On August 5, 2014, the Board of Governors of the Federal Reserve System and the Federal Deposit Insurance Corporation (the “Agencies”) released a Joint Statement identifying common shortcomings and action steps for the 11 largest financial companies that initially filed resolution plans in 2012 (the “First Wave Filers”).[1] Contemporaneously with the Joint Statement, the Agencies sent letters to each of the First Wave Filers in which they identified more detailed and specific shortcomings in individual First Wave Filers’ 2013 resolution plans and additional information required for the 2015 plans (the “Joint Letters”).

In effect, the Joint Statement and the Joint … Read more


The Crisis: The More We Know, The Less We Understand

With the stock market regularly surpassing record highs, housing prices surging 13.6 percent in 2013 alone, and unemployment down to 6.7 percent, it is easy to forget just how dire the economic outlook appeared just five years ago. It is also tempting to assume that we have figured out what went wrong and have made the changes necessary to address the fragilities the crisis revealed. After all, academics, policymakers, and other commentators have produced seemingly endless articles and books about the crisis. Congress also passed the Dodd-Frank Act, the most sweeping financial reform bill since the 1930s. A closer look … Read more

Sullivan & Cromwell discusses CFTC Reauthorization Bill


On June 24, 2014, the House of Representatives voted 265 to 144 to pass H.R. 4413, entitled the “Customer Protection and End-User Relief Act” (the “Reauthorization Act”). The Reauthorization Act reauthorizes the operations of the Commodity Futures Trading Commission (the “CFTC”) through the 2018 fiscal year. In addition to reauthorizing the CFTC, the Reauthorization Act would, if enacted, amend the Commodity Exchange Act (the “CEA”), among other things, to:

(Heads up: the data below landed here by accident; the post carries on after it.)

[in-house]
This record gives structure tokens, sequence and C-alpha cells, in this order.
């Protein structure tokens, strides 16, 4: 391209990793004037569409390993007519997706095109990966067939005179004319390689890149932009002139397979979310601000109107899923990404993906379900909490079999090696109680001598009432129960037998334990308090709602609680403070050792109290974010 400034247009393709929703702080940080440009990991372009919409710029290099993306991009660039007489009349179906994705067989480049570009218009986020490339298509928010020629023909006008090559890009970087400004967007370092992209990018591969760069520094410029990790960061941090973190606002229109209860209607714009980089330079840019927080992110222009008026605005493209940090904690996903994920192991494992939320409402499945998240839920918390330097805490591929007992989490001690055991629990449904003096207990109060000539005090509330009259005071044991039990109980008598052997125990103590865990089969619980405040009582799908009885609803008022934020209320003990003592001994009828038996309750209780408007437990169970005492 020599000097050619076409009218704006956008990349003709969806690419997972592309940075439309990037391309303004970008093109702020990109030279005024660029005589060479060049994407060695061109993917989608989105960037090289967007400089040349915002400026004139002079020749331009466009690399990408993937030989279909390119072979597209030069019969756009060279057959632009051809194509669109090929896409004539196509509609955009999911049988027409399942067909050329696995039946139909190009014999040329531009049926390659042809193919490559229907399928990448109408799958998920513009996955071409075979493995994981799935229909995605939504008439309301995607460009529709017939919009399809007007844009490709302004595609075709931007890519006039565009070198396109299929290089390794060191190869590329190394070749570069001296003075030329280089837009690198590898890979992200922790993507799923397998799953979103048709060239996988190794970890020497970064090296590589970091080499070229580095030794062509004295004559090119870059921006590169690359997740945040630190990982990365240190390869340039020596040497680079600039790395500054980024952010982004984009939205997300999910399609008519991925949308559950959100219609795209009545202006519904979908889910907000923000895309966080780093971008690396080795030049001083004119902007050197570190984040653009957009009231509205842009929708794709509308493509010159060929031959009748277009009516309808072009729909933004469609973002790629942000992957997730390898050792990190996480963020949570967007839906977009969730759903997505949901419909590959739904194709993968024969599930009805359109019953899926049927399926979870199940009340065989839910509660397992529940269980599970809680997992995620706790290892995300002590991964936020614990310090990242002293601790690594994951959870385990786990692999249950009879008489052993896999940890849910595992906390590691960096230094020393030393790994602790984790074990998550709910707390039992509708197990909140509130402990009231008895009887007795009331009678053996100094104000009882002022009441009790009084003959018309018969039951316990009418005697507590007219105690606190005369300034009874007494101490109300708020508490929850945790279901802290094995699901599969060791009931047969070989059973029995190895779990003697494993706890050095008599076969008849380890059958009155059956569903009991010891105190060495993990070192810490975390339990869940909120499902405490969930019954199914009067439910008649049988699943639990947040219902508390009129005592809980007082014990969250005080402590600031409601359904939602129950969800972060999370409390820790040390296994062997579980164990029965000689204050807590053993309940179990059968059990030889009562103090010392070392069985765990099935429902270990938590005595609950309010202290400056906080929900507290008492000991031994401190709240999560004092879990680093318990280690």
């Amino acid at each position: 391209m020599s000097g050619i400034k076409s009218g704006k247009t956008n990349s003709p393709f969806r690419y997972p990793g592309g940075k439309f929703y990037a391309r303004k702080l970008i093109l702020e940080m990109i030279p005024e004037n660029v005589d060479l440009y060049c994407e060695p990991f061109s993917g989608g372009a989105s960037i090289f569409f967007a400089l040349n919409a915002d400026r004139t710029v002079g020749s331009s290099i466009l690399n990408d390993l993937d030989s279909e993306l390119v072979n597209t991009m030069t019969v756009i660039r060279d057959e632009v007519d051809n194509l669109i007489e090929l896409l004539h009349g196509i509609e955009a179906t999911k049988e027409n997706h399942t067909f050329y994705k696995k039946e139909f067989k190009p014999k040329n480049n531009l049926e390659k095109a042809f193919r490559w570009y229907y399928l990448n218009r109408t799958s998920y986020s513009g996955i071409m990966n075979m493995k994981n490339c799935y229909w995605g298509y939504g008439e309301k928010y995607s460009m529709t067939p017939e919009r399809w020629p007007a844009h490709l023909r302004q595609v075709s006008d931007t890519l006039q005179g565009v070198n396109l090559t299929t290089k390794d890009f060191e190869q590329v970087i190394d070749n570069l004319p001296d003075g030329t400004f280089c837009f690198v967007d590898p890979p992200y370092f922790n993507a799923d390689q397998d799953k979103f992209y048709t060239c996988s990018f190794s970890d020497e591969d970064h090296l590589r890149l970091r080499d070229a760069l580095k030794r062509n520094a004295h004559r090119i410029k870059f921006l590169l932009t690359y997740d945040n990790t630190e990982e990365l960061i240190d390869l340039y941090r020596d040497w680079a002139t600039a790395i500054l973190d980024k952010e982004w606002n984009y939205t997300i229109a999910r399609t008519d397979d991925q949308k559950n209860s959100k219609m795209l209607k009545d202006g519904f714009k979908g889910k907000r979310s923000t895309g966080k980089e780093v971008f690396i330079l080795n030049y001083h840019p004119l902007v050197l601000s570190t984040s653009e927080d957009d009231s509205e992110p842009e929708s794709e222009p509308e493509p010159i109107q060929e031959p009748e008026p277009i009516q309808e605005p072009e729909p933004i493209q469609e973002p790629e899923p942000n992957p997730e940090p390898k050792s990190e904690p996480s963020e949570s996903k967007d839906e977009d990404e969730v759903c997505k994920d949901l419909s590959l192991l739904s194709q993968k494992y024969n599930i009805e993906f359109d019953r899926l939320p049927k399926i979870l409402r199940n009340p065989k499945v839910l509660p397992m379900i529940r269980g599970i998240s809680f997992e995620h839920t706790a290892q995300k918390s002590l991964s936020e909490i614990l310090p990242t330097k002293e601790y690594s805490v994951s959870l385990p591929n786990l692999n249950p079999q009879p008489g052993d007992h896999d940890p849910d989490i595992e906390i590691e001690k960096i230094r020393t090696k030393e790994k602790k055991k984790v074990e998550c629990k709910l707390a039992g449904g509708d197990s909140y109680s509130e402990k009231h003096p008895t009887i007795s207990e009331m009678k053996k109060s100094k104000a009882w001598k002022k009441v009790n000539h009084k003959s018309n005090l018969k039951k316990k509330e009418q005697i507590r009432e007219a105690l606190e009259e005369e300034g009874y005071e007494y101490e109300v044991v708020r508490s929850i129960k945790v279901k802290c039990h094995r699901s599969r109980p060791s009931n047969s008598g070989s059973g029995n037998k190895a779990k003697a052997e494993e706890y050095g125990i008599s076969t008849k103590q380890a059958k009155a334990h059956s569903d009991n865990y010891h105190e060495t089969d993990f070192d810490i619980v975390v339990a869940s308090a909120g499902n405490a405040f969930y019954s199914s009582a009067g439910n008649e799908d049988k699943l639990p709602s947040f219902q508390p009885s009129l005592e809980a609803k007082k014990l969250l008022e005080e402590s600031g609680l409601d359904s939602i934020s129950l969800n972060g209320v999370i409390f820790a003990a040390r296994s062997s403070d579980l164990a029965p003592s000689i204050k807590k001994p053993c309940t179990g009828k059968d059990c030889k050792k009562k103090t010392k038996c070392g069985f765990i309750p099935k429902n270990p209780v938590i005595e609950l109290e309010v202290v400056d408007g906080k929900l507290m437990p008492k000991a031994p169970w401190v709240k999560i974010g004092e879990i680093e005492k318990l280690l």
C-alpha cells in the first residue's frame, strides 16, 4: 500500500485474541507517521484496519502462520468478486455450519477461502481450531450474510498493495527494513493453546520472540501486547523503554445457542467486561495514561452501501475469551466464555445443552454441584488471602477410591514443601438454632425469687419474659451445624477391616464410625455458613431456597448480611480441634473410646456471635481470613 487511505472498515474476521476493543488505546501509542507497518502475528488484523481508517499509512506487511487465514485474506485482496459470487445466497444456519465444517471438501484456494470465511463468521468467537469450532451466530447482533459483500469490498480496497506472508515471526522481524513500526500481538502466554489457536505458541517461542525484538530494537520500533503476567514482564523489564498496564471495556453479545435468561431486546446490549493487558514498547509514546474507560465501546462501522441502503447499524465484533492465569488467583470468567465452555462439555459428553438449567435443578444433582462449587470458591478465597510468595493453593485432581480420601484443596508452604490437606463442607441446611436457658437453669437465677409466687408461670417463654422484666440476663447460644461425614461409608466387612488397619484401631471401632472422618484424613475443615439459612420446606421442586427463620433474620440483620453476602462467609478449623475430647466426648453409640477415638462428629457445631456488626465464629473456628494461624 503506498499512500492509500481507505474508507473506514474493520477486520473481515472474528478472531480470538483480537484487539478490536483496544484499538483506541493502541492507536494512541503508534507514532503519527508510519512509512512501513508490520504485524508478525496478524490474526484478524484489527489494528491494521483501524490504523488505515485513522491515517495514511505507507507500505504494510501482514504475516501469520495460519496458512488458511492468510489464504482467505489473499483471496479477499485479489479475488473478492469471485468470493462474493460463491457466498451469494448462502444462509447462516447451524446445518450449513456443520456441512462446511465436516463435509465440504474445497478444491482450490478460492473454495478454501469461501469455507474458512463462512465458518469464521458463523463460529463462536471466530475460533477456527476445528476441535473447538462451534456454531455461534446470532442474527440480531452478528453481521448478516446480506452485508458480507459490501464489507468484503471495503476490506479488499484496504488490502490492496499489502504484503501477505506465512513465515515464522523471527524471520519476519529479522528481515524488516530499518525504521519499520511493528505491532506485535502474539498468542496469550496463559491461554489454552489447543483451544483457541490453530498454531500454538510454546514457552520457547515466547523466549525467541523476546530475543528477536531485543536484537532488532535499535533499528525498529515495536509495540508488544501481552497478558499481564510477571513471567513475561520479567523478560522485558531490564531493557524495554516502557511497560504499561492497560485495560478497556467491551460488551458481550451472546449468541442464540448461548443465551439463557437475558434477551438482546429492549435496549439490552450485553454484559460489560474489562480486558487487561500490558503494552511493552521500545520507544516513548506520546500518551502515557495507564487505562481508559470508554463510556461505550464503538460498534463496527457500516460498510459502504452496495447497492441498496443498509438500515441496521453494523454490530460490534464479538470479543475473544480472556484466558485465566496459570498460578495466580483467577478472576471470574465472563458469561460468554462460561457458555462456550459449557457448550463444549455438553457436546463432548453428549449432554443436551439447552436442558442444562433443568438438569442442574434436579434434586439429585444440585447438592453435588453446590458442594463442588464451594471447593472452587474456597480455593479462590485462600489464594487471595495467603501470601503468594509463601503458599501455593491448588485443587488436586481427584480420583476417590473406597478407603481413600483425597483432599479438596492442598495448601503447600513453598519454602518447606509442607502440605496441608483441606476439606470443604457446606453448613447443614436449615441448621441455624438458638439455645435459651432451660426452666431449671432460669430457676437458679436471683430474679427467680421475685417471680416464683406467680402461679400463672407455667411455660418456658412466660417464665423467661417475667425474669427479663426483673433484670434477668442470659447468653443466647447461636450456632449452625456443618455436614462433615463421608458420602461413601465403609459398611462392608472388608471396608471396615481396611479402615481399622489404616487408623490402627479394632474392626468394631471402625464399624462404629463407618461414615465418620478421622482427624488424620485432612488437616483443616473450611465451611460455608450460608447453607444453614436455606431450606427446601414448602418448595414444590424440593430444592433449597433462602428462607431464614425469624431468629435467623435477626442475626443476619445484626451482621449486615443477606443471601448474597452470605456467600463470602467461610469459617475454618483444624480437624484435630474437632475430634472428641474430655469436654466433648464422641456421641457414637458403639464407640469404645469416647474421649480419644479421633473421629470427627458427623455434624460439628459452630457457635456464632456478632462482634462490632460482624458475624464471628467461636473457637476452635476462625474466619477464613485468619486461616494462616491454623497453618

• require statutorily the CFTC and Securities and Exchange Commission (“SEC”) to issue joint rules regarding the application of U.S. swaps rules to transactions made between U.S. and foreign entities;
  • modify

Read more

Morrison & Foerster discusses SEC’s Final Rules on Security-Based Swap Definitions

Nearly four years after the enactment of the Dodd-Frank Wall Street Reform and Consumer Protection Act (“Dodd-Frank Act”), on June 25, 2014, the Securities and Exchange Commission (“SEC”) adopted its first in a series of final rules aimed at cross-border security-based swap activities. The final rules stem from an SEC proposal issued May 23, 2013, but do not address all of the issues raised in that proposal. Instead, the final rules address certain aspects of the 2013 proposal, principally the applicability of the security-based swap dealer (“SBSD”) and major security-based swap participant (“MSBSP”) definitions to cross-border security-based swap activities. Final … Read more


High Frequency Trading Reform: The Short Term and the Longer Term

High frequency trading has more enemies than friends, but the key question is what are the costs of reform.  Attorney General Schneiderman’s pending suit against Barclays PLC for allegedly misrepresenting that its dark pool (known as “LX”) was “safe” from high frequency traders, when in fact it appears to have been a hotbed of “predatory” trading, shows two things:  First, it underlines that the market, itself, does not really understand the microstructure of equity trading, because trading at LX fell by 37% the week after the suit revealed unsuspected practices.[1]  But LX may not stand alone, and other dark pools … Read more